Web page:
Employers often face the dreaded claim against their company, a claim that the entity, in some form, discriminated against an employee. Aside from worrying about a claim coming, employers often do not understand the process involved in dealing with these claims and the deadlines and process an employee goes through that can affect an employer’s responsibility to deal with a discrimination claim.
Every Employer asks the questions whether or not they truly owe overtime pay to their employees; moreover, Employers are not often certain whether or not specific employees are exempt or non-exempt employees. The US Department of Labor (DOL) announced the highly anticipated proposed revisions to the Fair Labor Standards Act’s (FLSA’s) overtime exemptions, and it is time companies become aware and prepare for the changes when they become officially implemented (it is slated that the changes potentially will be in full force and effect by Summer 2016).
The proposed revisions increase the minimum salary needed to qualify for the FLSA’s standard white collar exemptions to be equal to the 40th percentile of weekly earnings for full-time salaried employees (projected to be $50,440 annually or $970 a week in 2016). The DOL also proposes to increase the minimum total annual compensation required to qualify for the highly compensated exemption to be equal to the 90th percentile of earnings for full- time salaried employees ($122,148 per year as of 2013). Additionally, the DOL proposes to adjust (and likely increase) these minimum salary and compensation levels on an annual basis. The proposed rule does not include changes to the FLSA’s duties test , but the DOL nevertheless seeks comments on whether, in light of its compensation proposals, changes to the duties test are necessary.
The FLSA’s white-collar exemptions exclude certain executive, administrative, and professional employees from federal minimum wage and overtime requirements. Presently, to qualify for one of these exemptions, employees generally must (1) be salaried, meaning that they are paid a predetermined and fixed salary that is not subject to reduction because of variations in the quality or quantity of work performed (“salary basis test”); (2) be paid more than a specified salary threshold, currently $455 per week or $23,660 annually (the “salary level test”); and (3) primarily perform executive, administrative, or professional duties as provided in the DOL’s regulations (the “duties test”). – See the FLSA for further details.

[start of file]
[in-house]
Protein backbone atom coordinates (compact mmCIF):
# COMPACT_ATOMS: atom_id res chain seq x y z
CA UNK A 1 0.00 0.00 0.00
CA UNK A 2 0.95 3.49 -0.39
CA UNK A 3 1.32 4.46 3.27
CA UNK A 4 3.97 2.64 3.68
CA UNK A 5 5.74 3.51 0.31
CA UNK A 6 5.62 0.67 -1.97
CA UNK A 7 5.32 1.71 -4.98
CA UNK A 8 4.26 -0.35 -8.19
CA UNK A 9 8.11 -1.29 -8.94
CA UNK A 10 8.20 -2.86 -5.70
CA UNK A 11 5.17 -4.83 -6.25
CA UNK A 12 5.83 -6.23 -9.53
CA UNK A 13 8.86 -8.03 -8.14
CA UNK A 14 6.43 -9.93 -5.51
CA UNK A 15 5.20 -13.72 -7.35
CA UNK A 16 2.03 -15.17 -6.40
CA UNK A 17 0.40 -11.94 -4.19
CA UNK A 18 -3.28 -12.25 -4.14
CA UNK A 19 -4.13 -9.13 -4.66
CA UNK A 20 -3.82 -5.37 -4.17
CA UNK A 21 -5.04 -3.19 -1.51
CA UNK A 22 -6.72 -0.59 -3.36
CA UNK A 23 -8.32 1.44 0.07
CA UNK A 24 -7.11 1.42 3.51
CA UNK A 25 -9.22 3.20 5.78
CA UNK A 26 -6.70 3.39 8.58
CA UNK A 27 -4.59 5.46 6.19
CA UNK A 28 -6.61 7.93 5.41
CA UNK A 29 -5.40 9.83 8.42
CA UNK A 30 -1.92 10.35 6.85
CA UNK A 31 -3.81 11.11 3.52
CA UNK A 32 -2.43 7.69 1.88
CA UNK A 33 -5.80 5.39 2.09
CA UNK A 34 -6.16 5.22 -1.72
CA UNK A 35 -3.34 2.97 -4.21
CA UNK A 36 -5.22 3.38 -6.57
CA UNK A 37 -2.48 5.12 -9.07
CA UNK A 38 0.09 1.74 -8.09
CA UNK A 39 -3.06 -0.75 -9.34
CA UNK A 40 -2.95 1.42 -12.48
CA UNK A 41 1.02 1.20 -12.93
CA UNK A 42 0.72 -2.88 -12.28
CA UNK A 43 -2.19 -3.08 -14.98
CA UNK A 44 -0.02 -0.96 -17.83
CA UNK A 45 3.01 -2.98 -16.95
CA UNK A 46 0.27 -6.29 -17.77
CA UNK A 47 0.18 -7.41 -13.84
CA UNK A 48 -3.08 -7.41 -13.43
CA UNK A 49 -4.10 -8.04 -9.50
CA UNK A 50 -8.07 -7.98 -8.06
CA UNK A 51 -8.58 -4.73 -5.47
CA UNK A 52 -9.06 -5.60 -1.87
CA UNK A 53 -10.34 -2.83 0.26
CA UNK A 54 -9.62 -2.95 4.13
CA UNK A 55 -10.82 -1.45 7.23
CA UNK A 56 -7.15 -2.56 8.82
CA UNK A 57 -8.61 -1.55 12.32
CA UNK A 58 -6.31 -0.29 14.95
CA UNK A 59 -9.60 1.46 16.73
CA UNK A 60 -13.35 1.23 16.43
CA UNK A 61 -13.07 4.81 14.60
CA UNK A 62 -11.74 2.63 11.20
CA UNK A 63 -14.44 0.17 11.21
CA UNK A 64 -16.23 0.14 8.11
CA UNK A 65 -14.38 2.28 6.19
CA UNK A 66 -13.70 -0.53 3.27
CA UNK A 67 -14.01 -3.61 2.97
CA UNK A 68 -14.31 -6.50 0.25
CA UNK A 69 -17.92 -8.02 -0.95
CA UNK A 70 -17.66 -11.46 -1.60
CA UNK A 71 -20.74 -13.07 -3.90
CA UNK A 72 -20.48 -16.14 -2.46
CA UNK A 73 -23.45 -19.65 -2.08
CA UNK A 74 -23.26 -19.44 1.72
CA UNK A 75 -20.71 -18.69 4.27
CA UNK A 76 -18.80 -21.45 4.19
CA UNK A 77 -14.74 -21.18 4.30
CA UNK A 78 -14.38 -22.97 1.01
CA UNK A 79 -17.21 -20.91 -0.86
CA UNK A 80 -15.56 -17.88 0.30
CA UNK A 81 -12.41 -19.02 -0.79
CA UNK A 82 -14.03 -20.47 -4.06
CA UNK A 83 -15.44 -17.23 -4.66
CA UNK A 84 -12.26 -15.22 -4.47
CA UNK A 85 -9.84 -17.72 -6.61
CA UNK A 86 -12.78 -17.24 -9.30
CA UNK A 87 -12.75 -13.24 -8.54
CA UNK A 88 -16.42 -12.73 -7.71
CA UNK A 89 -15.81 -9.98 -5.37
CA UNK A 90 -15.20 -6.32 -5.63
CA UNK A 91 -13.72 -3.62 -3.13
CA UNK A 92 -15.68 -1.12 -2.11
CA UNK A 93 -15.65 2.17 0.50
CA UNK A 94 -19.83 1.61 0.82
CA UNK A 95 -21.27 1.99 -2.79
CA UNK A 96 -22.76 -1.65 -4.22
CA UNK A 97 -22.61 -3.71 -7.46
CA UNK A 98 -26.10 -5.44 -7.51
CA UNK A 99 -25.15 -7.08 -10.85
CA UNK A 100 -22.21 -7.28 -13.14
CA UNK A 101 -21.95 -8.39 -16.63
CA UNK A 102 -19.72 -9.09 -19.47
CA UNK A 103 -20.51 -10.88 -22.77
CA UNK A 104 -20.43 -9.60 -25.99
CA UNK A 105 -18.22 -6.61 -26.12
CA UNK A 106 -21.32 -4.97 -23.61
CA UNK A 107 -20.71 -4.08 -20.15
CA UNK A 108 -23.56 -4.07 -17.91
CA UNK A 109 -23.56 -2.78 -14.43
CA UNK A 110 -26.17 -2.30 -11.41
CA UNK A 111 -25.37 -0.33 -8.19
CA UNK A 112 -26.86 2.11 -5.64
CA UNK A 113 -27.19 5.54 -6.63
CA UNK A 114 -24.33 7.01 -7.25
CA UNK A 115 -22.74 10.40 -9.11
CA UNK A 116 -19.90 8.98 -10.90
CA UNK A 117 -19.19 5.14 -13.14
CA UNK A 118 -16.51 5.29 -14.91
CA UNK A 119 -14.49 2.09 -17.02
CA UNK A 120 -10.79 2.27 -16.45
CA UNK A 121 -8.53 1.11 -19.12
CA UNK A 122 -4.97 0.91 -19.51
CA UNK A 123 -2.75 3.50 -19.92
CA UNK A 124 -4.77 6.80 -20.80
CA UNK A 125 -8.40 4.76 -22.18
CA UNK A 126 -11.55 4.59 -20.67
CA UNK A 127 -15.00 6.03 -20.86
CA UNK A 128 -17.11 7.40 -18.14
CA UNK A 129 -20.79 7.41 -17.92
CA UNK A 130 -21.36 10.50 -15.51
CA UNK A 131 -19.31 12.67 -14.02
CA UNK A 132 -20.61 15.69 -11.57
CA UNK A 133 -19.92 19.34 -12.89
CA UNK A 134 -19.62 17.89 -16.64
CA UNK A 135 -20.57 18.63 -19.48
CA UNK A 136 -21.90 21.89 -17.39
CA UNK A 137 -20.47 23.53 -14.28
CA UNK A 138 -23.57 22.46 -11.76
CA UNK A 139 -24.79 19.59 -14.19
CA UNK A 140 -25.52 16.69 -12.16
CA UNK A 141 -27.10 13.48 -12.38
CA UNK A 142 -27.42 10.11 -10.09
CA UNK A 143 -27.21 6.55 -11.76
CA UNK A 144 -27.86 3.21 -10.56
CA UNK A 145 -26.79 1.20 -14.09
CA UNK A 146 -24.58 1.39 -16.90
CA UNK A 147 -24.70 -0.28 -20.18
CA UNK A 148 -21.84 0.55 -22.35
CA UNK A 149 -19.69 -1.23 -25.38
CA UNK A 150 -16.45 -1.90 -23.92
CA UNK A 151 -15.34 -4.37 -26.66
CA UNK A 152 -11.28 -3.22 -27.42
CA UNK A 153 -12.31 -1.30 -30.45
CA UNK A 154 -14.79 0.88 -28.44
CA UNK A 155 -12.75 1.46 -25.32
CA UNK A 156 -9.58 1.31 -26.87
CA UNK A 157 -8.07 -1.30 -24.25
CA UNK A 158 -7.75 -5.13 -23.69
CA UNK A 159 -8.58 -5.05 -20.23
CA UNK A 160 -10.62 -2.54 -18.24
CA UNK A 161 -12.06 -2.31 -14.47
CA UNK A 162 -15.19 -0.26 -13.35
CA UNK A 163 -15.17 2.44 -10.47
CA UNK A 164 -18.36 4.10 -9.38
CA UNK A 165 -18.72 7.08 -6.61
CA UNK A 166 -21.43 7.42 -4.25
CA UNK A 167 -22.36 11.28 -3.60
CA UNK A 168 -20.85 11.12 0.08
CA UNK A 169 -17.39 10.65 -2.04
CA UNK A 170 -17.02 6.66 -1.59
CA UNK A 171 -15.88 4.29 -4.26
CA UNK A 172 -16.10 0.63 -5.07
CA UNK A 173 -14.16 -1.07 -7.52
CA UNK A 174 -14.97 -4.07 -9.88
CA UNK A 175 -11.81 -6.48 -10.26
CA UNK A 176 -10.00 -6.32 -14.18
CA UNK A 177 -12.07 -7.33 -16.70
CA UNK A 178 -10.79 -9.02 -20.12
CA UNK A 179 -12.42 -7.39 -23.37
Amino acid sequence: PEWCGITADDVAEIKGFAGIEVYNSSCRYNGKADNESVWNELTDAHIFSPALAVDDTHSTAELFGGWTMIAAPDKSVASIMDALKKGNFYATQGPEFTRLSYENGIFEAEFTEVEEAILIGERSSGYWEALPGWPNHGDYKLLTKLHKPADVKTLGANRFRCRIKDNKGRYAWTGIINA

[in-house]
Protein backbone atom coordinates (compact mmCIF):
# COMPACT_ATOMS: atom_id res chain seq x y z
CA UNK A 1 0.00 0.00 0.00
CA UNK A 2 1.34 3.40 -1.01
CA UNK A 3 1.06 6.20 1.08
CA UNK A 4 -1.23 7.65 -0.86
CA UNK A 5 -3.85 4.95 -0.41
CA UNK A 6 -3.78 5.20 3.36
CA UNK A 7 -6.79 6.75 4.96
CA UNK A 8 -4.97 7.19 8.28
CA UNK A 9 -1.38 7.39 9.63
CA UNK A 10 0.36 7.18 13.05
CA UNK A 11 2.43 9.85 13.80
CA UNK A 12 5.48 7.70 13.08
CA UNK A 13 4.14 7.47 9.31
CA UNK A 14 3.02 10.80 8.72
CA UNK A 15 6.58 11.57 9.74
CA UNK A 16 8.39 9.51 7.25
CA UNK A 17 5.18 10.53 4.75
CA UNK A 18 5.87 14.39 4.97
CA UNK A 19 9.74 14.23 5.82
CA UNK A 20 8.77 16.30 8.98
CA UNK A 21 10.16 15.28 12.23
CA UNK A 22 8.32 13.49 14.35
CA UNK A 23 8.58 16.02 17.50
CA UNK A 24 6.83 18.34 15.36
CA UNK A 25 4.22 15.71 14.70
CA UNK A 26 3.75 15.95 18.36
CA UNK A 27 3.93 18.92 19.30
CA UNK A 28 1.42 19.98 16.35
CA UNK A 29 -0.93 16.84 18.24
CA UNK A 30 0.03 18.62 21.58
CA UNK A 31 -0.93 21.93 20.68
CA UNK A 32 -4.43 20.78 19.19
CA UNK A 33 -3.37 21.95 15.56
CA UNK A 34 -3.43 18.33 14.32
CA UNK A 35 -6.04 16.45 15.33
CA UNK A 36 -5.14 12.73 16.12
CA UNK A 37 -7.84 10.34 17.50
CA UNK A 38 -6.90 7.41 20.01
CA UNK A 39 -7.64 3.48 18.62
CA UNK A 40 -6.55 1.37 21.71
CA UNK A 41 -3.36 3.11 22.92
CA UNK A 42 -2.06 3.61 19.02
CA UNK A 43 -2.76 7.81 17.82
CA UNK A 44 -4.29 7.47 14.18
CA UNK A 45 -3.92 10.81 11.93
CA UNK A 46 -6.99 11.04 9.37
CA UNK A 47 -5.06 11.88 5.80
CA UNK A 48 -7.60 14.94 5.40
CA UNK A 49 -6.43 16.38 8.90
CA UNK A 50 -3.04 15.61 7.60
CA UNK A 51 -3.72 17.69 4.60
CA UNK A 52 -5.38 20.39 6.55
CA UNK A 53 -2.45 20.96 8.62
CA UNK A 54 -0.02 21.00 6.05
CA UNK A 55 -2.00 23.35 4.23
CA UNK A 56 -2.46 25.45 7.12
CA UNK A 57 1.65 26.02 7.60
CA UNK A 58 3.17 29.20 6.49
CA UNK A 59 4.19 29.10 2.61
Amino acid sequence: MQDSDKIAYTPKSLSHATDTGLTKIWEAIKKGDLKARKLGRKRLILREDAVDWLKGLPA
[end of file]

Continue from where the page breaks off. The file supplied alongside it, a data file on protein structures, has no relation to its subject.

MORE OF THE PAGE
Additionally, certain highly compensated employees are exempt from the FLSA’s overtime pay requirements if they are paid total annual compensation of at least $100,000, receive at least $455 per week paid on a salary or fee basis, perform office or non-manual work, and customarily and regularly perform at least one of the exempt duties or responsibilities of an executive, administrative, or professional employee. In 2013, this amount was $921 per week, or $47,892 annually. The DOL projects that in 2016, when the rule will likely take effect; the 40th percentile will be about $970 per week, or $50,440 annually.
To recap, the main changes are:
Increase the minimum salary amount for exempt executive, administrative, professional and computer employees from $455/week or $23,660 annually (current amount) to $921/week or $47,892 annually. This would more than double the minimum salary amount.
Increase the salary amount for “highly compensated employees” from $100,000 annually (current amount) to $122,148 annually. Ultimately, there will be new minimum salary levels to qualify for the exemption standard salary-level test. The changes will impact each type of employee (white collar or not) and employers better be ready to adjust employee hours and pay to cooperate fully with the changes.
Employers are always looking for the most effective way to maintain integrity in time keeping of employee hours for work performed. Several companies now offer time and attendance solutions that incorporate the use of fingerprint identification technology and purport to eliminate a term called “buddy punching” for hourly employees.